Ebert's father died of lung cancer in 1960, shortly after he began attending the University of Illinois. Ebert quickly rose in the ranks at the school's paper, earning the role of editor in chief by his senior year, in 1964. He stayed in school another year to pursue a Ph.D. in English, but soon abandoned the dream to write full time.

Ebert's decision paid off in 1966, when he was hired to write for the Chicago Sun-Times' Sunday magazine. Six months later, after the paper's society reporter died, the green reporter was tapped to become the paper's new film critic. From the get-go, Ebert demonstrated an energized gusto for writing about film that few could match. On his very first day at his new job, he gave readers a look at the French film Galia, using the film to advance his overall opinion about the entire genre of French "New Wave" movies. "We have been treated to a parade of young French girls running gaily toward the camera in slow motion," he wrote, "their hair waving in the wind in just such a way that we know immediately they are liberated, carefree, jolly and doomed." It's doubtful anyone could have predicted the prestige and longevity Ebert would bring to the position. Certainly his bosses didn't sense anything; his appointment was buried on page 57 of the paper's April 5, 1967 edition.

As he had in school, Ebert soon developed a reputation at the paper as a hard worker and a fast writer, someone whose quick mind and quicker typing skills drew the envy of his colleagues. By the mid 1970s Roger Ebert was already entrenched as a highly regarded movie critic and magazine writer—in 1975 he came the first film critic to ever win the Pulitzer Prize— and was approached by a local television producer about bringing his work to the world of television. The idea seemed like a novelty at the time: bring together two highly charged film critics from competing newspapers and let them air out their opinions each week for the cameras.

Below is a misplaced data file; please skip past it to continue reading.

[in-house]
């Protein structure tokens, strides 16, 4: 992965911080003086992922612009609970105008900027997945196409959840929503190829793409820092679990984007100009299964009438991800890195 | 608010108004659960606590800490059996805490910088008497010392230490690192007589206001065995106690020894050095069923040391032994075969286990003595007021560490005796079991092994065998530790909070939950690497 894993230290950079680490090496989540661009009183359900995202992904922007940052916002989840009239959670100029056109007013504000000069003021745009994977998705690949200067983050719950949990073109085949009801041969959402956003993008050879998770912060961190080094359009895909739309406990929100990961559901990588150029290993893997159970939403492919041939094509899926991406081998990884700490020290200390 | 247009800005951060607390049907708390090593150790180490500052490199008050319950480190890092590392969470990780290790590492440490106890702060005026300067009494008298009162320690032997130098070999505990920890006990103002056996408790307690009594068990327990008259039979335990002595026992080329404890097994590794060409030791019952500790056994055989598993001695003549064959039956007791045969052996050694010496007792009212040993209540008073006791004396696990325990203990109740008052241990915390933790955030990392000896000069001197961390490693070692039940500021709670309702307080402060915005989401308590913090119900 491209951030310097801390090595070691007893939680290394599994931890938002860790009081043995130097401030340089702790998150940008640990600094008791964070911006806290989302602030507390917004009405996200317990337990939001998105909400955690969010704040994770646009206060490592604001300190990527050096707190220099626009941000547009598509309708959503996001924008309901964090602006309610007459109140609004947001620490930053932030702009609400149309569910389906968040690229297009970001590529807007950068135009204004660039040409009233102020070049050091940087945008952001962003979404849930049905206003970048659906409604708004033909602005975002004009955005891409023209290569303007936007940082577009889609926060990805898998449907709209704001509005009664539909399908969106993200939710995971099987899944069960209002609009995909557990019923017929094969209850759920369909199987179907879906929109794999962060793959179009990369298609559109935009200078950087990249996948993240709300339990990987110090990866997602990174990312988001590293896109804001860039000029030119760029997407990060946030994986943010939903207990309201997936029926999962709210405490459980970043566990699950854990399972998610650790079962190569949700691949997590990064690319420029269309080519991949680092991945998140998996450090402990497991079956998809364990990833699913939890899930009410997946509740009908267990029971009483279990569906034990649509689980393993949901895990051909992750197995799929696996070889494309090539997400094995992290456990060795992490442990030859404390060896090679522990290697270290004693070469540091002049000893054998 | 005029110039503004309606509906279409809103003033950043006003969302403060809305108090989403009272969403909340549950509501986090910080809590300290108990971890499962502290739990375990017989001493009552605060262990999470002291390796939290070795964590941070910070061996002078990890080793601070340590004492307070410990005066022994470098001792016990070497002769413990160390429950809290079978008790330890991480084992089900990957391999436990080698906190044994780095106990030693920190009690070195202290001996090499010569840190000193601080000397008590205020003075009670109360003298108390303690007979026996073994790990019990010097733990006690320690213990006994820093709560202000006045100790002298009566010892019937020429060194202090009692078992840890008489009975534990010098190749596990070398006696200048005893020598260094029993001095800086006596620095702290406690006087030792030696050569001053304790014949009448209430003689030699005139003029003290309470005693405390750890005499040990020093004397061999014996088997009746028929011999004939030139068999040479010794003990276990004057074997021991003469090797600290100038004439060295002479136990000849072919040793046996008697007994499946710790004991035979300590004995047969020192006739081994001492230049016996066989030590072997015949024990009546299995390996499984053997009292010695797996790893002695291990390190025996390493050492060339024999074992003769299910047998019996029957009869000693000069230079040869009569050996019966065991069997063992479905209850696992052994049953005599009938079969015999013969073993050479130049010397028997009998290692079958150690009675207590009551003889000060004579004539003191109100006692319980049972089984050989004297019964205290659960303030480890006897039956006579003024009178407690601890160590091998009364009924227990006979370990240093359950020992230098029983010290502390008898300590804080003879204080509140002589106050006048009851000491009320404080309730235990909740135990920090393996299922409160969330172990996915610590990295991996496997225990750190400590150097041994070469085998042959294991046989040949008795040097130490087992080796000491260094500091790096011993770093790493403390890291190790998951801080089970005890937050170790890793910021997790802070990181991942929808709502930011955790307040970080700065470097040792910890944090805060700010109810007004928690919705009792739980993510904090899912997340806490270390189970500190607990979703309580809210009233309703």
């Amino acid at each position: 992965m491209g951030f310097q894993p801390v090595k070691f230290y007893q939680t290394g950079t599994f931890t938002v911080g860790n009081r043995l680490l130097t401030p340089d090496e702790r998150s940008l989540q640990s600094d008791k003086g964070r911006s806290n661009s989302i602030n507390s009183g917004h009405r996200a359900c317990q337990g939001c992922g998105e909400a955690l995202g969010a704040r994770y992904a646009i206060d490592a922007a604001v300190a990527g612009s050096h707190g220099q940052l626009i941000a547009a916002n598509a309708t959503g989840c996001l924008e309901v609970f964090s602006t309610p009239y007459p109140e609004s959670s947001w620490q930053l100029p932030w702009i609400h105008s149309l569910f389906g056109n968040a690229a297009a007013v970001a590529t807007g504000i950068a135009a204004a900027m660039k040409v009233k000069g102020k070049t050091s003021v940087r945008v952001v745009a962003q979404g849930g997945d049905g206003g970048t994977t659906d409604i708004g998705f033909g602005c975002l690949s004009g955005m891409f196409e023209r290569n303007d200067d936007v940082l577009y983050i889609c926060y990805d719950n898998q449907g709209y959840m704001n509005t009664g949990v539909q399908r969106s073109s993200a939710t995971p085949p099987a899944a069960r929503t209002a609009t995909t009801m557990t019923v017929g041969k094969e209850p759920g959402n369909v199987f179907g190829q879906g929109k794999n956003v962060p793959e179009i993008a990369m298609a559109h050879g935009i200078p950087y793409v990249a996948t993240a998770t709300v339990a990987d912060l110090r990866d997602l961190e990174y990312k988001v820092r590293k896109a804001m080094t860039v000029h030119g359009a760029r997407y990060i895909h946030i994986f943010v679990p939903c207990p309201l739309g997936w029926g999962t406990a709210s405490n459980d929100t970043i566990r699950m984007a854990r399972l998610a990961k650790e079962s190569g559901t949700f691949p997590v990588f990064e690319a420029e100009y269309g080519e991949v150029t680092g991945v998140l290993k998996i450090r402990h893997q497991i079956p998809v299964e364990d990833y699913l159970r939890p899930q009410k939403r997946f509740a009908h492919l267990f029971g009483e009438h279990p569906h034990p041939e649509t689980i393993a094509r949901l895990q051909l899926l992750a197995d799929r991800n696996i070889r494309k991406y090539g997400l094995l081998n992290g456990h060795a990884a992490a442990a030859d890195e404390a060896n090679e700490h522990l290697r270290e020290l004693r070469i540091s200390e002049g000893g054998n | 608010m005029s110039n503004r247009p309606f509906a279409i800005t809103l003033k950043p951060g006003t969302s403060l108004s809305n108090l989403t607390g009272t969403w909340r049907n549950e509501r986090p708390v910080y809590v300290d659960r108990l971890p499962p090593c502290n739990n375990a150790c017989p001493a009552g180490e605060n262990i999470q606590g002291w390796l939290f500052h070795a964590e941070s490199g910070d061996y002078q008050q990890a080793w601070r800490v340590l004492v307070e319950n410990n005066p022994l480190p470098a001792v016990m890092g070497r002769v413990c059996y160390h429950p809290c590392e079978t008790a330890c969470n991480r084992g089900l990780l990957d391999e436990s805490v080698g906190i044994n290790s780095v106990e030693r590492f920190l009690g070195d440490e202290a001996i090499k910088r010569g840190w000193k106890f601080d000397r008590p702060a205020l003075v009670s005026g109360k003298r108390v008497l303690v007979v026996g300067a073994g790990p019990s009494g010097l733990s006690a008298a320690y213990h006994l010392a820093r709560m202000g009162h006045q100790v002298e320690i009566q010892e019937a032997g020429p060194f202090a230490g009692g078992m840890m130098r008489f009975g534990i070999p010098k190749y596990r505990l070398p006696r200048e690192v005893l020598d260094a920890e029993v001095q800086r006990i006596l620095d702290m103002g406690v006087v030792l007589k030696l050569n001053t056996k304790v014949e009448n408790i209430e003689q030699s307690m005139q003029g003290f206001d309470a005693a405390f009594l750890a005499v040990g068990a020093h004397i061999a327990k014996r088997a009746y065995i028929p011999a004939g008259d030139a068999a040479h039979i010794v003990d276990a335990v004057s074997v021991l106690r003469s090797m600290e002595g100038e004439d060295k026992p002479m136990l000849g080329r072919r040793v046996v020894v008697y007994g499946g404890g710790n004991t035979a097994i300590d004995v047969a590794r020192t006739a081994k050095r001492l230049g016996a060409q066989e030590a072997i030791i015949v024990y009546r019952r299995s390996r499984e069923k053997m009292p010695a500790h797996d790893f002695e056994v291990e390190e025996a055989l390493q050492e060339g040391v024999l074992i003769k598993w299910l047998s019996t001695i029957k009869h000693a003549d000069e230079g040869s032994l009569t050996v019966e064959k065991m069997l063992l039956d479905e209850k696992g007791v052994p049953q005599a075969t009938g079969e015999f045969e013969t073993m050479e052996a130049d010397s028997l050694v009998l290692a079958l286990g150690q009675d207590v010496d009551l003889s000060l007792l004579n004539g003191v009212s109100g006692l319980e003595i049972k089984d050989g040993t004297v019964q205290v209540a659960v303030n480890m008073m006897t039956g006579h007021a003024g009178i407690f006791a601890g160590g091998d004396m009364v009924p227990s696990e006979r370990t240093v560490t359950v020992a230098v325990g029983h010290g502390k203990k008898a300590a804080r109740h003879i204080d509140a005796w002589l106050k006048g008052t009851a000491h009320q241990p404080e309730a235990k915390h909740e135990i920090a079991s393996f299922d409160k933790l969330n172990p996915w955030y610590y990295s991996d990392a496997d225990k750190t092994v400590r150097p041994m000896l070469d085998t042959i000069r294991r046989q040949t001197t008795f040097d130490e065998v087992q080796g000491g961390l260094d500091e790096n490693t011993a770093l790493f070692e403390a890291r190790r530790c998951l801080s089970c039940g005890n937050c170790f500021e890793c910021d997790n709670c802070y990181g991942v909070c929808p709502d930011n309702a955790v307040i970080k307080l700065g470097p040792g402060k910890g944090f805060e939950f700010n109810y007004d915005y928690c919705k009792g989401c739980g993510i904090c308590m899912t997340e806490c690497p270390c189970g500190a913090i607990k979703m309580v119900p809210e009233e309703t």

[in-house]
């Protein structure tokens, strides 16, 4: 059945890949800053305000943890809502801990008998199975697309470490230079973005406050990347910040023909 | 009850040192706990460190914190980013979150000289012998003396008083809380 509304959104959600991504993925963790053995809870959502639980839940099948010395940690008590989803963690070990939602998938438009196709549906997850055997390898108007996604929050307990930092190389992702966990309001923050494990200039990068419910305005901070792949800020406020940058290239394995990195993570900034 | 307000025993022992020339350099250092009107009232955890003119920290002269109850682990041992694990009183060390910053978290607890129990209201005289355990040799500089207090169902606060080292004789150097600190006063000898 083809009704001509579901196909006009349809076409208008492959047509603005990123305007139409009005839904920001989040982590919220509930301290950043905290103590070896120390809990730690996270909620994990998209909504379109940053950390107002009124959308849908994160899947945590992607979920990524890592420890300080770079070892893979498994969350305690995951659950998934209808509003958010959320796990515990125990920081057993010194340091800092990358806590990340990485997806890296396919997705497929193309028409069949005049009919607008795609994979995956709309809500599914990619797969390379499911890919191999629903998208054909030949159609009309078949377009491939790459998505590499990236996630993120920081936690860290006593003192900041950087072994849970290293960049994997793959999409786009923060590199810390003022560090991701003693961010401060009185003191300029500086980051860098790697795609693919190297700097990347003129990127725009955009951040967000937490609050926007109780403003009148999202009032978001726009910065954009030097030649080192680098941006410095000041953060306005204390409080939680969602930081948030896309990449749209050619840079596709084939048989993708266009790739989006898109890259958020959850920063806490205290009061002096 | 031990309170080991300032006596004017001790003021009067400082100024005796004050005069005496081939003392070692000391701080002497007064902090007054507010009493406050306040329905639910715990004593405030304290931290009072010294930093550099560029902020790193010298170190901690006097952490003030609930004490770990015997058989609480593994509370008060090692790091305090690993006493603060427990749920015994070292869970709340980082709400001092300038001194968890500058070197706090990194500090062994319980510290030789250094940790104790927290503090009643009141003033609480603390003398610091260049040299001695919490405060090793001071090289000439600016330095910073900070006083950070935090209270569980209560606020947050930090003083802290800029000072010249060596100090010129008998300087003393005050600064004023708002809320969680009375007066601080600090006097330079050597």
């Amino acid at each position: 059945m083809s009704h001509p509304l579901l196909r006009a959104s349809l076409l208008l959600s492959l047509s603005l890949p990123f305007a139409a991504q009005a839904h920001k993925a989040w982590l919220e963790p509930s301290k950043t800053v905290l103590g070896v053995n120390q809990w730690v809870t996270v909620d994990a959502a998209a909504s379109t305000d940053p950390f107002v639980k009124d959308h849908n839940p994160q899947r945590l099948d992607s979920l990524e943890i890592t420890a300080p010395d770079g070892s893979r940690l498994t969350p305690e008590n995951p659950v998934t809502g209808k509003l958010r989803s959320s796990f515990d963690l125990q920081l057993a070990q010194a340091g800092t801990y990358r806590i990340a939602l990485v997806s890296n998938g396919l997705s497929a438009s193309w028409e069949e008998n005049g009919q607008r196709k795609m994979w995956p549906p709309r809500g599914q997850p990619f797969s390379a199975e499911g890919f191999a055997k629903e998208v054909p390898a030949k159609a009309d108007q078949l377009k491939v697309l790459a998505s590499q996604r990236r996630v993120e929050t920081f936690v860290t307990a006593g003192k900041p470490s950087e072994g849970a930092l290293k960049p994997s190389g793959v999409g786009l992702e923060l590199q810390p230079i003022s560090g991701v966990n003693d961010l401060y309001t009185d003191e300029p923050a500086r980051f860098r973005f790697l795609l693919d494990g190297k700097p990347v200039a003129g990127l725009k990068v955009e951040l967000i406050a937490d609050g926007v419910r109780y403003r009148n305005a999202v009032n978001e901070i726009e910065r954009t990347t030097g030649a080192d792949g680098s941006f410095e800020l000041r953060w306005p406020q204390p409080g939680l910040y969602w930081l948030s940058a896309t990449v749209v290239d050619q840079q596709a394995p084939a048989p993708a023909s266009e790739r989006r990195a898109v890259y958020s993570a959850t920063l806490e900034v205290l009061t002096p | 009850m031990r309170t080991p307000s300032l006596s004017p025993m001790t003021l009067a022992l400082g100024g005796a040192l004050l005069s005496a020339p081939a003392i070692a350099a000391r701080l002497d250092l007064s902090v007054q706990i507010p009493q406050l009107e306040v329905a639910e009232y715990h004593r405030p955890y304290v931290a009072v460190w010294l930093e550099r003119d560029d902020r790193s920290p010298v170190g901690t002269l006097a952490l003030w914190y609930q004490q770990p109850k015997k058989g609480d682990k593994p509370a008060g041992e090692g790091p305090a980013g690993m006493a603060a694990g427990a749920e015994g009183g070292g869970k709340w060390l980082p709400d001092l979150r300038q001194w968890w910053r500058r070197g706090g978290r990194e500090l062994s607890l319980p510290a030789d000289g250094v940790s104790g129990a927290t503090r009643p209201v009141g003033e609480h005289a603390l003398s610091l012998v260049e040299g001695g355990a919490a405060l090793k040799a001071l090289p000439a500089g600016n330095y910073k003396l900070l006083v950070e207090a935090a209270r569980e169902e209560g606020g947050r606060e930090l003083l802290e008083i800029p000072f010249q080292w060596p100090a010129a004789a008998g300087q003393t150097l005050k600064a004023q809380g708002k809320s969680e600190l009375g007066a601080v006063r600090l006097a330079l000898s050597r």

Ebert was an obvious choice. So was Gene Siskel, a movie critic for the Chicago Tribune, whose more reserved, less bombastic style clashed nicely with Ebert's more outgoing flair. The show, initially titled Opening Soon at a Theater Near You, first aired in September 1975 and proved to be an immediate success. By the end of its first season, the program was showcased on more than 100 public television stations. Three years later PBS, which had secured the rights to the program, brought the show to 180 markets.

While the show's popularity certainly fattened the wallets of the two critics, it wasn't until the early 1980s that the program began to make them rich. In 1982 the pair earned $500,000 apiece for the season. Four years later, after Walt Disney Co. purchased the program, the two critics doubled their salaries.

As the show's stars became increasingly household names, their influence took off. One way the pair flexed their muscles was to draw attention to issues that stirred their passions. Their campaign for an adult movie rating in part sparked the creation of the NC-17 rating. Other themed shows condemned colorization and pushed for full-screen letterbox images on video releases and more usage of black-and-white film. They also championed independent and foreign-language films, as well as documentaries otherwise doomed to fall through the cracks.